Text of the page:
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Minnesota Energy Reality Check

November 06, 2013 By Maria Brun, Graduate Research Fellow

Last week, Politico featured a story about how knowledge and interest in energy polls across Americans. As an energy wonk, it was disheartening (though not surprising) to read that most of us don’t know where our energy comes from or what influences energy prices. This, of course, hasn’t stopped us from having strong opinions on a range of topics from fracking, renewable energy, and energy security.

More precisely, the polls reveal that, like most every other topic, peoples’ views on energy are driven by sound bites, politics, and ideology - not reality. One of the largest knowledge gaps identified was understanding where our energy comes from and, though we have “clean energy instincts,” Americans don’t fully grasp the hurdles of adopting new energy technology to lower our dependence on fossil fuels.

Scanning local newspapers and blogs, it’s clear that Minnesotans are focused on coal and its contribution to the state’s environmental footprint. Sherco in particular, the large 3-unit coal plant in Sherburne County, has come under fire from Minnesotans and environmental groups as the nation’s 21st most polluting plant.

The Sierra Club along with other organizations went as far as demanding Xcel close the two units it owns (1 and 2) and replace them with clean energy alternatives. Fitting into the larger dialogue dubbed the “war on coal,” a greater movement to reduce coal fired energy production grew in strength. But could Minnesota discontinue using Sherco 1 and 2, the whole Sherco plant, or coal all together?

Using the most recent data available, Minnesota’s summer time net capacity – the total supply of electricity output measured during peak demand – is over 14,000 MW. As of 2010, renewable energy accounted for only 2,588 MW with wind alone supplying over 2,000 MW. By contrast, coal plants accounted for nearly 5,000 MW with natural gas and nuclear supplying another 6,500 MW.

And Sherco? At over 2,000 MW of generating capacity, the massive coal plant accounts for over 15% of Minnesota’s electricity capacity. Its three units alone supply 18 municipal utilities in the Southern Minnesota Municipal Utilities Agency and many of Xcel’s 1.2 million customers.

But it’s not just about capacity – coal and other base load plants run constantly and at a fairly constant output. Not only is this key to their profitability, but their dependability. Replacing these base load plants not only means replacing capacity to meet demand, but under our current system, means finding other predictable, dependable sources. Given their intermittent nature and our lack of ability to store electricity on a large scale, renewable energy technology just simply cannot stand in for coal and other base load generation plants.

Many climate scientists are coming to the same conclusion. As an alternative, these scientists have recently been supporting nucelar power as a viable option, requesting that environmentalists follow suit as other low or no carbon technologies cannot be adopted fast enough and at a large enough scale to cover demand and replace fossil fuel energy generation.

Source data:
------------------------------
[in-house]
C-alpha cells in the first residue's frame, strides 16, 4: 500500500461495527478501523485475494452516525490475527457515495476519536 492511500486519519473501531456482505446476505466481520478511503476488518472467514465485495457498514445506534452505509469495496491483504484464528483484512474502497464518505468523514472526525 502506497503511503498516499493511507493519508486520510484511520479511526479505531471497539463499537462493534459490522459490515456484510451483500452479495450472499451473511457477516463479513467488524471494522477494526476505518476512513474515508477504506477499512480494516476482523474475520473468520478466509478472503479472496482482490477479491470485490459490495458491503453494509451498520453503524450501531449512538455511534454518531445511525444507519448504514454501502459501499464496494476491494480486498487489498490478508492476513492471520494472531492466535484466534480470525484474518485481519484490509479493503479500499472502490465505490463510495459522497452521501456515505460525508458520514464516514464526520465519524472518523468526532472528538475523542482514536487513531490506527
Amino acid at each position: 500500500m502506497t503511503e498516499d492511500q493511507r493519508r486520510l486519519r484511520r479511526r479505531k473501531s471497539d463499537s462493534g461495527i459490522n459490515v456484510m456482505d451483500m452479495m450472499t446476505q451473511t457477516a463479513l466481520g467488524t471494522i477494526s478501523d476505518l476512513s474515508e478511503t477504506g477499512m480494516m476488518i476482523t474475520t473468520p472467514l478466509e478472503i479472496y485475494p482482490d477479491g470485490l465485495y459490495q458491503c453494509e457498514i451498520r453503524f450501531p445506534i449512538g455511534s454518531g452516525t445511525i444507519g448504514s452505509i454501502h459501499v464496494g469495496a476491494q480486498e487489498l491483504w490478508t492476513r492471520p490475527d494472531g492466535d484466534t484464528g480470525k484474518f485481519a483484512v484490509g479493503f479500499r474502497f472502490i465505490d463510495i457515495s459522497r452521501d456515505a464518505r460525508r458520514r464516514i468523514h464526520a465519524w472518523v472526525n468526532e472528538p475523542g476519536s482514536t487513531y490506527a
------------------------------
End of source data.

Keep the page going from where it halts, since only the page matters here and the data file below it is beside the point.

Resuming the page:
Unfortunately, nuclear generation has also received negative press locally from environmental and other public interest groups. At center of the controversy have been the large cost overruns associated with upgrades and repairs to the Monticello nucelar plant that led Xcel to request rate increases from the Public Utilities Commission and for what the Institute for Self-Reliance called a "two-faced talk on low carbon energy" when promoting nuclear as a clean option instead of solar.

But the numbers are clear - Minnesota has an energy demand that cannot currently be met by renewable energy technologies in the near term. Switching to intermittent technologies like wind and solar on a large scale is going to require a longer term transition from a centralized, base load dependent system to one that is decentralized and flexible. Fortunately, this transition is happening - policies like the solar standard and renewable energy standard are pushing Minnesota in the right direction, incrementally building clean energy capacity.

Lofty clean energy goals are by no means a pipe-dream in the long term. Indeed, long-term energy security and environmental viability depend on a strong commitment toward ending fossil fuel dependence. In the near future, however, our local conversations need to be rooted in reality, supporting incremental yet meaningful progress toward a cleaner energy portfolio through economically and infrastructurally feasible policies.

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2 Comments:

  • Brandon Sigrist says:

    November 13, 2013 at 8:57 am

    Ms. Brun’s article contains a lot of sense.  However, it ignores the demand side of this equation, placing Minnesota’s energy demand on an pedestal as if it were a law of physics.  The negative impacts of coal and nuclear power are real and immediate, and this conversation needs to include conservation and demand reduction measures as the least expensive, most effective, most ‘rooted in reality’ steps our state can take to move quickly from fossil fuel dependance.

  • Jim Mork says:

    November 13, 2013 at 4:01 pm

    Shutdown is not the only definition of progress. If Sherco’s generators burn LESS coal over time, it means the state is progressing in the right direction. A mix of renewables is an obvious part of the progress. Rooftop solar to provide power at the customer premise is, in my mind, the ideal evolutionary course.